Got this release a few minutes ago from Vincent Sheheen:
Sheheen on Ethics Reform: GOP efforts & Governor’s back-seat approach the “good-old-boys-and-girls network at its worst”
Columbia – Today, state Representatives Beth Bernstein and James Smith stood up to call for real ethics reform and urged Governor Haley for leadership instead of hiding behind yet another bureaucratic commission while her followers do the dirty work of decriminalizing some of the most common ethics violations – many of which she was accused of herself. State Senator Vincent Sheheen released this statement:
“I thank Representatives Bernstein and Smith for joining me in the revolt against the status quo and the efforts to move South Carolina forward by returning common sense and ethics to our leadership. The Republican effort at ‘ethics reform’ is the good-old-boys–and-girls network in politics at its worst. We need real leadership to clean up the government, not just a study or report while members of the Governor’s own party decrease the punishment on ethics violations that she has been charged with.
“For too long, South Carolina has struggled to meet its potential under the guidance of leaders who get detoured by putting their self-interest before the interests of the people. We need to change the way we do business and leave the politics of ideology and personal ambition behind to get the state back on track.”
I just wish he wouldn’t use that overworked “good ol’ boys” construction. That got tired back when Carroll Campbell was using it. I don’t think anybody really knows what it means, aside from having a rough impression that it’s bad.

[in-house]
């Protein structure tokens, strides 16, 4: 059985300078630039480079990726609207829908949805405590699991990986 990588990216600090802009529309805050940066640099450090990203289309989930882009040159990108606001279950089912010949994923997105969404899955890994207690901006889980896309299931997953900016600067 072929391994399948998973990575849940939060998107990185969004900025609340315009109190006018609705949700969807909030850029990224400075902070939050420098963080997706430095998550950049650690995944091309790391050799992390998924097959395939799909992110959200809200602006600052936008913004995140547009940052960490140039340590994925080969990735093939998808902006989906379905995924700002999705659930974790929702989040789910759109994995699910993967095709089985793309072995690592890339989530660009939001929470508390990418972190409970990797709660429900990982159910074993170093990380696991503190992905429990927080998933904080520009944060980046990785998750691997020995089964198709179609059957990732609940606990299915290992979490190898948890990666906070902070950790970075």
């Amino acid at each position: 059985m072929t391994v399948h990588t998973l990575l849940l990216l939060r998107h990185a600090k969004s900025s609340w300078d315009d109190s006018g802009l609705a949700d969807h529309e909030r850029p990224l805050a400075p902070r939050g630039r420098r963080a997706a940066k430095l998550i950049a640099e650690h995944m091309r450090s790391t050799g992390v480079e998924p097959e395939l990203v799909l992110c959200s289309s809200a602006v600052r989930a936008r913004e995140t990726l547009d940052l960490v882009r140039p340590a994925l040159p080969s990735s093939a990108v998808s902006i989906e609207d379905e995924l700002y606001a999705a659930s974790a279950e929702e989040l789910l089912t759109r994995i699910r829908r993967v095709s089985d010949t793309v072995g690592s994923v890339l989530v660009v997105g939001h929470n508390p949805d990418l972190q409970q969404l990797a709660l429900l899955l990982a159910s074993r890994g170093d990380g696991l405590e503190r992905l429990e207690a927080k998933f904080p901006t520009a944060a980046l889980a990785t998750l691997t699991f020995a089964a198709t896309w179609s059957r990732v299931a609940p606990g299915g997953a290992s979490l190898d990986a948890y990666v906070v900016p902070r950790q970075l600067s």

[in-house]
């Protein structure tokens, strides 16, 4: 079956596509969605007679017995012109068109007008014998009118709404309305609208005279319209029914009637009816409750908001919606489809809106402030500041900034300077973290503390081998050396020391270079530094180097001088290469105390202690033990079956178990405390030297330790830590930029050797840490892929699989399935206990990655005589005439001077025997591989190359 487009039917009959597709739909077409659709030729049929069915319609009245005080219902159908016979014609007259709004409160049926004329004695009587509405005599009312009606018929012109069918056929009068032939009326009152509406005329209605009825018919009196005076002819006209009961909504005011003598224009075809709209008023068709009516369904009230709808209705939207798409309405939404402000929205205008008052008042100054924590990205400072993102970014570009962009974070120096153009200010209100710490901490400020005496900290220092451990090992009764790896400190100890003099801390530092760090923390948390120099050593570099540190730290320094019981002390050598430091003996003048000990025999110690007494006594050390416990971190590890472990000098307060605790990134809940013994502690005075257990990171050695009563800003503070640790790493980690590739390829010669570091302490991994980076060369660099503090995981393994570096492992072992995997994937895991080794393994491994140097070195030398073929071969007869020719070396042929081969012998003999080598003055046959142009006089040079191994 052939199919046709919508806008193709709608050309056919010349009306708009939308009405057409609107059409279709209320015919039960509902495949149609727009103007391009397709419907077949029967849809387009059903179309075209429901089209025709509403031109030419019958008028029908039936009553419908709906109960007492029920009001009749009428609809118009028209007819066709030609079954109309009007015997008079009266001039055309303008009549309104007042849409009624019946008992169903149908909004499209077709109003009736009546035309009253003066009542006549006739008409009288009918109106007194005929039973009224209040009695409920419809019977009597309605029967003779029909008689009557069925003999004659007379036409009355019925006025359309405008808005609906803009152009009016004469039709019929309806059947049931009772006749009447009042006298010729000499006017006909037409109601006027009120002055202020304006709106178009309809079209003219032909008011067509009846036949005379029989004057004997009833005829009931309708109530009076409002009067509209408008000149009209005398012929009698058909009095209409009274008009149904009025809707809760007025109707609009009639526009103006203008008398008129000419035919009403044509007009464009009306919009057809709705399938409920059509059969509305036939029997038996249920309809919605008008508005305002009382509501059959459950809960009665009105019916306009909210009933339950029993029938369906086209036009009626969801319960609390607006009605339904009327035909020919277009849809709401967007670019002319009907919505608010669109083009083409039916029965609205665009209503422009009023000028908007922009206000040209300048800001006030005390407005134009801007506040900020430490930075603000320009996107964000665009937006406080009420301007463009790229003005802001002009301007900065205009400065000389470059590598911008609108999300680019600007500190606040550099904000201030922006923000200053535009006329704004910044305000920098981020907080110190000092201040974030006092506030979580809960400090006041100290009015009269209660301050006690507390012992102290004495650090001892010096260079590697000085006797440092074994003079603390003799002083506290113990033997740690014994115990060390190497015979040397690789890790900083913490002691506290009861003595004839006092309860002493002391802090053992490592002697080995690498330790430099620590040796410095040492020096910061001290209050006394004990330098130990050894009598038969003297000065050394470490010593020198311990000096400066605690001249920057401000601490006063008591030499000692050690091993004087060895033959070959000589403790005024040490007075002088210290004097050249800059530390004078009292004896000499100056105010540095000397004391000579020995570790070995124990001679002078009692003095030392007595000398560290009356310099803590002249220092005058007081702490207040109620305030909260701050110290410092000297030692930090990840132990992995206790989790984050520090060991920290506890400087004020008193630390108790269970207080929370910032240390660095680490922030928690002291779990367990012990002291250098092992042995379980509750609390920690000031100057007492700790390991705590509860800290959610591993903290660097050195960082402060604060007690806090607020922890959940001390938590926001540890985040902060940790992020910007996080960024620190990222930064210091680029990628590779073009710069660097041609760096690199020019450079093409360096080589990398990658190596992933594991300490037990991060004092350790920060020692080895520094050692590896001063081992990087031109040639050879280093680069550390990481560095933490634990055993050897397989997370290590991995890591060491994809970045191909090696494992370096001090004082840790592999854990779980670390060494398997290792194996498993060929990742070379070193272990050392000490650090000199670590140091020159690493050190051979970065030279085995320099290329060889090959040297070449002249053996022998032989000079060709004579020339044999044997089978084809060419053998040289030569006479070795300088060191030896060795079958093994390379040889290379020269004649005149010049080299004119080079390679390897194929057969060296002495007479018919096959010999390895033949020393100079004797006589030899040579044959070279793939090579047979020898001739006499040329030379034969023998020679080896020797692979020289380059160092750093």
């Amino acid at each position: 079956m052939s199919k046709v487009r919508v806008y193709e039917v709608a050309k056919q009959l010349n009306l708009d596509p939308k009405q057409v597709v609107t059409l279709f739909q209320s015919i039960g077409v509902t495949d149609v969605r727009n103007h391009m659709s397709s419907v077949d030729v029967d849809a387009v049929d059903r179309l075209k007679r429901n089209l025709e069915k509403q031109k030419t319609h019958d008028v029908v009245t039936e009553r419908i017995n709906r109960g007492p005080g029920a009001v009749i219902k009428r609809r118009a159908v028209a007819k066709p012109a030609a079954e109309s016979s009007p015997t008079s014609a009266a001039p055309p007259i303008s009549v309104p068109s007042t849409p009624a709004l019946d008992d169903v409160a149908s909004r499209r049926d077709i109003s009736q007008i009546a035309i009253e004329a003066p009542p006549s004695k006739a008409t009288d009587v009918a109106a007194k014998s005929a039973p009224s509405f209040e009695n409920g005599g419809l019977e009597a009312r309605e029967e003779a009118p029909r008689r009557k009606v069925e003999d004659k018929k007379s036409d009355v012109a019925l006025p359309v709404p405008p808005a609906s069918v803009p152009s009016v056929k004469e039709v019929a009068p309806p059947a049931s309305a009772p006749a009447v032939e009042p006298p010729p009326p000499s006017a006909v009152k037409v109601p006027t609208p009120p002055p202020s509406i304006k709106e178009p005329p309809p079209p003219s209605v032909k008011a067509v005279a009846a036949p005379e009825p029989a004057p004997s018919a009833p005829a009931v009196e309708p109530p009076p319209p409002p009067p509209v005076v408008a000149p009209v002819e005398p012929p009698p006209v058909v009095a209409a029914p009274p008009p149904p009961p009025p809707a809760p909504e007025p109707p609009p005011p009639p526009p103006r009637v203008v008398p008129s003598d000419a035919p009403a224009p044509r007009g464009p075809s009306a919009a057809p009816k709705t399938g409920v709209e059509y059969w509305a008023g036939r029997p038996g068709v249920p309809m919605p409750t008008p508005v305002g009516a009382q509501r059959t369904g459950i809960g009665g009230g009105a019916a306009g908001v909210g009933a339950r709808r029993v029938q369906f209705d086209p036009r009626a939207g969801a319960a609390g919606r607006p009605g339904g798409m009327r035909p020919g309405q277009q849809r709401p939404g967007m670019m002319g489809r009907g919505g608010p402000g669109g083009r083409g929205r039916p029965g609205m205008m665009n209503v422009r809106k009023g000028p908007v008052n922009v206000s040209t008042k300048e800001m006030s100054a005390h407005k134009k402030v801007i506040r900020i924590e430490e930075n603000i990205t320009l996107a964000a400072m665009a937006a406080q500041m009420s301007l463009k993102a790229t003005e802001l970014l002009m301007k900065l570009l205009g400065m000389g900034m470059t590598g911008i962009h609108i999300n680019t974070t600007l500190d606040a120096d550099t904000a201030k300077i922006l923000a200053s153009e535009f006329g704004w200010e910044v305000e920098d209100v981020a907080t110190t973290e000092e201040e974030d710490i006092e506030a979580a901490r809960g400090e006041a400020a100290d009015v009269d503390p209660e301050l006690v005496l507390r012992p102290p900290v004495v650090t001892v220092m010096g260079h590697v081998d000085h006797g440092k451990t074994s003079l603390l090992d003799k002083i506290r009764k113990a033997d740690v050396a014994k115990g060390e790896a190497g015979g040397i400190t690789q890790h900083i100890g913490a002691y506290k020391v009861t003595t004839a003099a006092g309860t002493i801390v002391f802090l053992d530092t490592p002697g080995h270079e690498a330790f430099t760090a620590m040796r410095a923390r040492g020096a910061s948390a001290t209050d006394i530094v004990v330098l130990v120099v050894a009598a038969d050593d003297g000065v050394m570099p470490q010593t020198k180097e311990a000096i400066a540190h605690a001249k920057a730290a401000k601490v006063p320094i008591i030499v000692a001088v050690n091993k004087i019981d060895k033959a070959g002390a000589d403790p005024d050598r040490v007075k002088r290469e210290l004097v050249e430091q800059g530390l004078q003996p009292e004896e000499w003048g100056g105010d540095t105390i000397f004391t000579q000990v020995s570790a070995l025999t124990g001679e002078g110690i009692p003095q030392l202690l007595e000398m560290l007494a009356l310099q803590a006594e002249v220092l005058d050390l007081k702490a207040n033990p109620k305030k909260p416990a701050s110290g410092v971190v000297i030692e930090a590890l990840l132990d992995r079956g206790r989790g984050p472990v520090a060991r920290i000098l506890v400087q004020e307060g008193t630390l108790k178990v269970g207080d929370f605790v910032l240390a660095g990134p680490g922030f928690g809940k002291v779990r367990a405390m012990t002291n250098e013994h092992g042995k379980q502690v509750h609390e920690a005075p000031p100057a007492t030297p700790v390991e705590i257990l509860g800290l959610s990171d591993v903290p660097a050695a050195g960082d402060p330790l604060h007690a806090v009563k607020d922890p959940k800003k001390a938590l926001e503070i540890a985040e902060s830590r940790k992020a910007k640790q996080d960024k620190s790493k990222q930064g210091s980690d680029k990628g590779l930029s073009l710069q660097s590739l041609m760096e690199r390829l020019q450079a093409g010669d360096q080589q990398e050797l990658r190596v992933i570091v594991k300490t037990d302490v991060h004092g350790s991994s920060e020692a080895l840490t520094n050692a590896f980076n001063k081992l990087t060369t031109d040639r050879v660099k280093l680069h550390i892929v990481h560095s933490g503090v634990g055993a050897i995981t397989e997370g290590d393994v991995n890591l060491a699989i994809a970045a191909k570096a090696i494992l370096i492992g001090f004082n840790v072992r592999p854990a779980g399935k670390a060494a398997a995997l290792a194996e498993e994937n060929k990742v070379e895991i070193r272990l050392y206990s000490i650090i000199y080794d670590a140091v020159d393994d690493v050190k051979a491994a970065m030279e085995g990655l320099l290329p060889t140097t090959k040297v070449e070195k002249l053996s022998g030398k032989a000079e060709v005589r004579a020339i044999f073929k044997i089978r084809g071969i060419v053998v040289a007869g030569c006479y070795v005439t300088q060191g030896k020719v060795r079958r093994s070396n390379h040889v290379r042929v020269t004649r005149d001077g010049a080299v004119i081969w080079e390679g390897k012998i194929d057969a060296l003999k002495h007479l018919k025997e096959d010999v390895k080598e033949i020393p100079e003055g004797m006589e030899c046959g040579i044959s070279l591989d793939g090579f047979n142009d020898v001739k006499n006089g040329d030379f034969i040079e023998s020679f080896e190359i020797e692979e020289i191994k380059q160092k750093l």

Here’s a column I wrote musing about the phrase years ago…
And here’s a column Cindi Scoppe wrote on this “ethics” legislation. An excerpt:
After failing for more than half the session even to introduce their proposal on legislators’ top to-do item, House leaders rolled out a place-holder bill on April 11 that contained nothing but the bill title. They scheduled a subcommittee meeting for the next legislative day, last Tuesday, where House Republican Leader Bruce Bannister, who chairs the Constitutional Law Subcommittee, handed members of his panel a summary and a 100-page amendment that would become the bill.
Panel members discussed the items on the summary — decriminalization was not on the list — made some changes and approved the bill before they had a chance to read it. (It took me nearly three hours to do what I consider a cursory reading.) The process repeated the next day in the full Judiciary Committee, whose members also made changes without having time to read the bill. The text of the bill wasn’t posted online until Thursday evening, seven hours after the committee formally reported it to the House.
Although it’s common for the amended version of a bill not to be available until the next step in the process, I can’t recall a bill ever making it to full committee, much less the full House, before some version was available.
The process was so confusing that Rep. James Smith, a Democrat who serves on the subcommittee, told me Thursday morning that the bill increased penalties for the worst ethics violations. The next day, he called to say he was outraged to discover he was wrong — and to promise to lead a fight to restore them. GOP Rep. Rick Quinn, who also serves on the subcommittee, emailed me an amendment he planned to offer that would do what both men had thought the bill did — increase the current criminal penalties…
Yeah, I had spoken with James, last Tuesday night I think it was, when he was fresh from the meeting alluded to above, and he thought it was a good bill. It’s a good thing that he recognized his mistake…